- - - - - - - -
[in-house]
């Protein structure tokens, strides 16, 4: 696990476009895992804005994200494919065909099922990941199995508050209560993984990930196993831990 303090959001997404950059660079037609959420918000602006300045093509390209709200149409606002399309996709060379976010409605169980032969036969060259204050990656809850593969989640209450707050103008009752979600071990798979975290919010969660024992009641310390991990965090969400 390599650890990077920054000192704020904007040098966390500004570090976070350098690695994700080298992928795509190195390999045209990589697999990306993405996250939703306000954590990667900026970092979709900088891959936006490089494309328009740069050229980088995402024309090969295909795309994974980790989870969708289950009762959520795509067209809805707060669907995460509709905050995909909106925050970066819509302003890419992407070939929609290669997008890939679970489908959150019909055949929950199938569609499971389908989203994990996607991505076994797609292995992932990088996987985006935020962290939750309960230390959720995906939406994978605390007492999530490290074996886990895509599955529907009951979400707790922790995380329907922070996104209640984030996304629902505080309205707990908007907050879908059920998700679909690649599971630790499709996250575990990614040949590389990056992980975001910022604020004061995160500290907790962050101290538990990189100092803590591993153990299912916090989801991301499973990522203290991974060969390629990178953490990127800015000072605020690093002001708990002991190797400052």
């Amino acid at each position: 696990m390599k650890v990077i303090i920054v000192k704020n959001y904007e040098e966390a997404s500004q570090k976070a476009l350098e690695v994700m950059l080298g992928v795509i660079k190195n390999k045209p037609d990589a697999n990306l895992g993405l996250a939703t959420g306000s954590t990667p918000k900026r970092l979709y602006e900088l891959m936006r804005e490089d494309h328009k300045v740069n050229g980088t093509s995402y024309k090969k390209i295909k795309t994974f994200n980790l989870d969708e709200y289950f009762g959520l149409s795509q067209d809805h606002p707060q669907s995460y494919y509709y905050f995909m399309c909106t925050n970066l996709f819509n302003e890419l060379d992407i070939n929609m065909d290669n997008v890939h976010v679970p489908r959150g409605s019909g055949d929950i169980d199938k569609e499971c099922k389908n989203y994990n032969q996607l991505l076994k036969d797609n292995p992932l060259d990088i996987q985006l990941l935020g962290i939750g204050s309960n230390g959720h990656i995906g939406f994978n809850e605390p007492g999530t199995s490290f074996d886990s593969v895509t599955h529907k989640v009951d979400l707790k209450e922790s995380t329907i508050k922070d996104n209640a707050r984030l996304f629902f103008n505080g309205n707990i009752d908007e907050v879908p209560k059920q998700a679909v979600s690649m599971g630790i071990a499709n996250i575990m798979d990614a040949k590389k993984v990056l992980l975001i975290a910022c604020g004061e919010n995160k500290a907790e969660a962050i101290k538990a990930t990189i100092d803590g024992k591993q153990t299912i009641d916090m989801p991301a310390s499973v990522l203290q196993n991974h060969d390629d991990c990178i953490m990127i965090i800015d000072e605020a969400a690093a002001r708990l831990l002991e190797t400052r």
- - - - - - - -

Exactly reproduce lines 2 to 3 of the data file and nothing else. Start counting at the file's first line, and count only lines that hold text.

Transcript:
């Protein structure tokens, strides 16, 4: 696990476009895992804005994200494919065909099922990941199995508050209560993984990930196993831990 303090959001997404950059660079037609959420918000602006300045093509390209709200149409606002399309996709060379976010409605169980032969036969060259204050990656809850593969989640209450707050103008009752979600071990798979975290919010969660024992009641310390991990965090969400 390599650890990077920054000192704020904007040098966390500004570090976070350098690695994700080298992928795509190195390999045209990589697999990306993405996250939703306000954590990667900026970092979709900088891959936006490089494309328009740069050229980088995402024309090969295909795309994974980790989870969708289950009762959520795509067209809805707060669907995460509709905050995909909106925050970066819509302003890419992407070939929609290669997008890939679970489908959150019909055949929950199938569609499971389908989203994990996607991505076994797609292995992932990088996987985006935020962290939750309960230390959720995906939406994978605390007492999530490290074996886990895509599955529907009951979400707790922790995380329907922070996104209640984030996304629902505080309205707990908007907050879908059920998700679909690649599971630790499709996250575990990614040949590389990056992980975001910022604020004061995160500290907790962050101290538990990189100092803590591993153990299912916090989801991301499973990522203290991974060969390629990178953490990127800015000072605020690093002001708990002991190797400052």
């Amino acid at each position: 696990m390599k650890v990077i303090i920054v000192k704020n959001y904007e040098e966390a997404s500004q570090k976070a476009l350098e690695v994700m950059l080298g992928v795509i660079k190195n390999k045209p037609d990589a697999n990306l895992g993405l996250a939703t959420g306000s954590t990667p918000k900026r970092l979709y602006e900088l891959m936006r804005e490089d494309h328009k300045v740069n050229g980088t093509s995402y024309k090969k390209i295909k795309t994974f994200n980790l989870d969708e709200y289950f009762g959520l149409s795509q067209d809805h606002p707060q669907s995460y494919y509709y905050f995909m399309c909106t925050n970066l996709f819509n302003e890419l060379d992407i070939n929609m065909d290669n997008v890939h976010v679970p489908r959150g409605s019909g055949d929950i169980d199938k569609e499971c099922k389908n989203y994990n032969q996607l991505l076994k036969d797609n292995p992932l060259d990088i996987q985006l990941l935020g962290i939750g204050s309960n230390g959720h990656i995906g939406f994978n809850e605390p007492g999530t199995s490290f074996d886990s593969v895509t599955h529907k989640v009951d979400l707790k209450e922790s995380t329907i508050k922070d996104n209640a707050r984030l996304f629902f103008n505080g309205n707990i009752d908007e907050v879908p209560k059920q998700a679909v979600s690649m599971g630790i071990a499709n996250i575990m798979d990614a040949k590389k993984v990056l992980l975001i975290a910022c604020g004061e919010n995160k500290a907790e969660a962050i101290k538990a990930t990189i100092d803590g024992k591993q153990t299912i009641d916090m989801p991301a310390s499973v990522l203290q196993n991974h060969d390629d991990c990178i953490m990127i965090i800015d000072e605020a969400a690093a002001r708990l831990l002991e190797t400052r």